Detroit—a city of extremes. A third of the city lies derelict, and many buildings have been or are about to be torn down. But at the beginning of the 20th century Detroit was one of the boomtowns of North America, representing the birthplace and the center of the American car industry.
The city’s wealth was reflected in the design of the automobiles. Never before were they as big and extravagant as in the middle of the 20th century. Car manufacturers like Cadillac fitted their cars with shiny chrome parts and developed a new kind of type design: Chrome Script. Since the heavy emblems were to be made out of a single piece of metal, new types of script fonts were created. They quickly became an iconic design element of the time, and began to appear on other products like record players, vacuum cleaners and refrigerators.
In 2006, together with Franziska Jähnke and Dörte Wächter—two friends of mine who also graduated from the Bauhaus University Weimar—I spent several months in Detroit. We explored the abandoned automobile plants and learned about Detroit’s unique history, its impact on the world and its rise and fall during the course of the 20th century.
The first new English word we learned in Detroit was “hooptie”—the slang term for a worn-out car. And this term followed us wherever we went, because very old cars are still everywhere in Detroit. It didn’t take long until I fell in love with the beautiful script type that was used on these cars …
Based on this style, we later developed a new OpenType font family called “Hooptie Script”, which is directly inspired by Detroit’s car lettering of the 1940s and 1950s. One style is directly based on an emblem of a Pontiac Star Chief model and the other one is loosely based on an emblem of a Packard Clipper, which we found close to the now abandoned Packard plant—once considered the most modern automobile manufacturing facility in the world.
Retro script fonts like these always have one problem: When the lettering artists designed the actual car emblems they knew which letters would appear in the name of the car maker or the model. But once you turn such a beautiful design into a font, there will always be an endless number of possible letter pairs, which don’t connect properly. When the “e” has a final stroke at the x-height it will connect perfectly to an “f”, but it will not work at all, when it is followed by an “s”. And these problems cannot even be fixed by creating a large set of ligatures, because each ligature itself then needs a perfect connection to the preceding and subsequent letters. In the Hooptie Script typeface this is solved by the use of contextual alternates, which can be set automatically in OpenType-savvy applications.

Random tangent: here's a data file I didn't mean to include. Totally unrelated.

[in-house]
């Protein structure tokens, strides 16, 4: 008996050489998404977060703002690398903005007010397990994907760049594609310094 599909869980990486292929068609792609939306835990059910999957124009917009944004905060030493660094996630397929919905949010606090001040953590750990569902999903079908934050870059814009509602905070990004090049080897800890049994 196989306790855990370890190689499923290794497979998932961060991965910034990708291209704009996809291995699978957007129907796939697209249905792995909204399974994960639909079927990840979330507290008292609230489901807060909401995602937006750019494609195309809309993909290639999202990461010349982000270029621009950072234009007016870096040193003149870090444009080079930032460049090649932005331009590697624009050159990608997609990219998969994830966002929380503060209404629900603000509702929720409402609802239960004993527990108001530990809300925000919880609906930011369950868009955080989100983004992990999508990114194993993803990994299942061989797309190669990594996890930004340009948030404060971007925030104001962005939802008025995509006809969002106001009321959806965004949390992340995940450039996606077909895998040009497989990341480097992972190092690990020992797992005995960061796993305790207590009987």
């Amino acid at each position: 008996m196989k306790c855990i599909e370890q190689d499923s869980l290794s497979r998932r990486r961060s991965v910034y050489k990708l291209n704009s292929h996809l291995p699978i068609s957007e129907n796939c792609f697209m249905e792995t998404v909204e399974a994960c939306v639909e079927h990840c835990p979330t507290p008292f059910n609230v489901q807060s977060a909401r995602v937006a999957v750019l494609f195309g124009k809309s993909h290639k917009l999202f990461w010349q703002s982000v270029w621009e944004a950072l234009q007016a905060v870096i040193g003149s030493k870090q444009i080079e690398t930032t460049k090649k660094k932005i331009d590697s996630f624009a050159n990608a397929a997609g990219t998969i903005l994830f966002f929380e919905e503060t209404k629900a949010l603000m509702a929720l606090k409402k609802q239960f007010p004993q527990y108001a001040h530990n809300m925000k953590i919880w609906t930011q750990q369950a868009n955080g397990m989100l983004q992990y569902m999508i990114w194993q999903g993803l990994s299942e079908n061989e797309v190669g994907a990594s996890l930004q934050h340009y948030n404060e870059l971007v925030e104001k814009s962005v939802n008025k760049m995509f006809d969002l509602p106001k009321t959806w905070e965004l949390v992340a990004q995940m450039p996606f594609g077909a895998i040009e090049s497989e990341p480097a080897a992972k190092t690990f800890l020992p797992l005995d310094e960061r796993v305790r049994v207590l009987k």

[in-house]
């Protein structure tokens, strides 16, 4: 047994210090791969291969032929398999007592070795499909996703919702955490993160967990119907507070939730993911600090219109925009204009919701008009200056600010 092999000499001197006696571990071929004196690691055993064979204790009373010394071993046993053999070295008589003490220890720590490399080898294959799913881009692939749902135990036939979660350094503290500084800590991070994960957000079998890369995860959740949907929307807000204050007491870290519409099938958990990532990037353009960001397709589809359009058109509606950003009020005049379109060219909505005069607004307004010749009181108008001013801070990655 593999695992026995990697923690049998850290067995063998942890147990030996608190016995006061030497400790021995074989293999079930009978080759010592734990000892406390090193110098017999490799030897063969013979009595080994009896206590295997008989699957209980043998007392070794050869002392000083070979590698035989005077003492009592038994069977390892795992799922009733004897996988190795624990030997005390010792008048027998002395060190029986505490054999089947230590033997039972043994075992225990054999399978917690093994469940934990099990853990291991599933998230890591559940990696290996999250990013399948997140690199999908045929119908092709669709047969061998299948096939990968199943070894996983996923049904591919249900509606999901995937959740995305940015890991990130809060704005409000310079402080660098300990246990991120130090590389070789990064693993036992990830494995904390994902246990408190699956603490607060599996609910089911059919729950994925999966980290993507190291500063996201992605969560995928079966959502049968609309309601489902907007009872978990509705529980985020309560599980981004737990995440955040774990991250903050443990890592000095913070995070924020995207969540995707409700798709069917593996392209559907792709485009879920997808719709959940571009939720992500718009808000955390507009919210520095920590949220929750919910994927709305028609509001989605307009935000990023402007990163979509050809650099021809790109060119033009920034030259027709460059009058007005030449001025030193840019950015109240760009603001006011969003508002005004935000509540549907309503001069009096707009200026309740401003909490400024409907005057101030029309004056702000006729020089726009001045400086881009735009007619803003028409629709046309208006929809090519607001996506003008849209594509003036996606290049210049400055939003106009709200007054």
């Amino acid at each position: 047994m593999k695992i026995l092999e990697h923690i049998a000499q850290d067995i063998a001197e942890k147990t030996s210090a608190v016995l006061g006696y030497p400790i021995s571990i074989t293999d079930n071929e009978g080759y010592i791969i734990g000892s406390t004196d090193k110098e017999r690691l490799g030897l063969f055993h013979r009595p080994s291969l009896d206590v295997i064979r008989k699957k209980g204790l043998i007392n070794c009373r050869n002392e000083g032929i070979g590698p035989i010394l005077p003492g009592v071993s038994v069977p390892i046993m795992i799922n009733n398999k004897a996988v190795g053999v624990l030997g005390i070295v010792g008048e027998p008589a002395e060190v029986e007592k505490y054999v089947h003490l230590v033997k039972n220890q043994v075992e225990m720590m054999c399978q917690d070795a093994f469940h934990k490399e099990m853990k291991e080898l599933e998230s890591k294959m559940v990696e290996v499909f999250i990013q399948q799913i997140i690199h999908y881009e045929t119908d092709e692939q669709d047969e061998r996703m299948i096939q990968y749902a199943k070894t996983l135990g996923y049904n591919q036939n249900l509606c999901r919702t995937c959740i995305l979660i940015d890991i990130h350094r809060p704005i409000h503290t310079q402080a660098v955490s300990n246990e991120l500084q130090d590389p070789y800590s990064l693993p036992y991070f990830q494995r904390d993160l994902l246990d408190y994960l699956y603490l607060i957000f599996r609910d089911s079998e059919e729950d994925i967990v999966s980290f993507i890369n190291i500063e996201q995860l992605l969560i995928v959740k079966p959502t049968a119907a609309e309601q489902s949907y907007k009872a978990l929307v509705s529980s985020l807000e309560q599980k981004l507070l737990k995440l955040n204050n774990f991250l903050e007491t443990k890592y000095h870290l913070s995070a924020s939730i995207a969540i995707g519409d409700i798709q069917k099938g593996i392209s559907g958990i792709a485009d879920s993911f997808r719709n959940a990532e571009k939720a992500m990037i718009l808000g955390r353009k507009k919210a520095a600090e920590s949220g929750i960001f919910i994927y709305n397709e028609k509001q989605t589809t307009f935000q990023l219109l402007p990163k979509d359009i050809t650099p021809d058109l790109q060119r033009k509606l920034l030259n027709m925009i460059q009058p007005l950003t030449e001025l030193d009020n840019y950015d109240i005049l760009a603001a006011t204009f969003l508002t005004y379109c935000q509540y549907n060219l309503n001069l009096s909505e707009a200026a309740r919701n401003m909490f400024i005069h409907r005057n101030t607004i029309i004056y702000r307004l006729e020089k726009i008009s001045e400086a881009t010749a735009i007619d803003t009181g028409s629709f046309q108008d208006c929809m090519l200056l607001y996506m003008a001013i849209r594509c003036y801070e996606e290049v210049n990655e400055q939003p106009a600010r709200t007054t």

Whenever you type a letter, the connection between this letter and the preceding letter is checked and if necessary, the preceding letter is automatically changed to an alternative version. And this works all the time! You can even make the words longer by adding an underscore character between the letters—and again, the letters will automatically adapt if necessary.
There is also a swash style which contain some hand-drawn letters like these.
To see more of the typefaces, have a look at the PDF type specimen. The fonts are available for licensing at fonts.info and MyFonts. Until November 15th all fonts and packages of Hooptie Script are 30% off. If you purchase the complete set, you even get some bonus vector images of Detroit cars.
The Motor City Book
But we weren’t just fascinated by the car lettering of Detroit, but also by the city itself. So even back in Detroit, we decided that we would not only create these typefaces, but also a (type specimen) book to tell the incredible story of Detroit and its famous people like Cadillac, Pontiac, Chevrolet, Ford and many others to the people here in Europe.
The typefaces and the book were created together and influenced each other. For example, the style of this drawing for the book, was later used to create the swash letters of Hooptie Script. And some people in Detroit, who have seen it on Flickr, have even used it as a tattoo!
A shortened version can now be viewed online and in fullscreen mode. The copy texts are currently only available in German, but you might still enjoy flipping through these pages …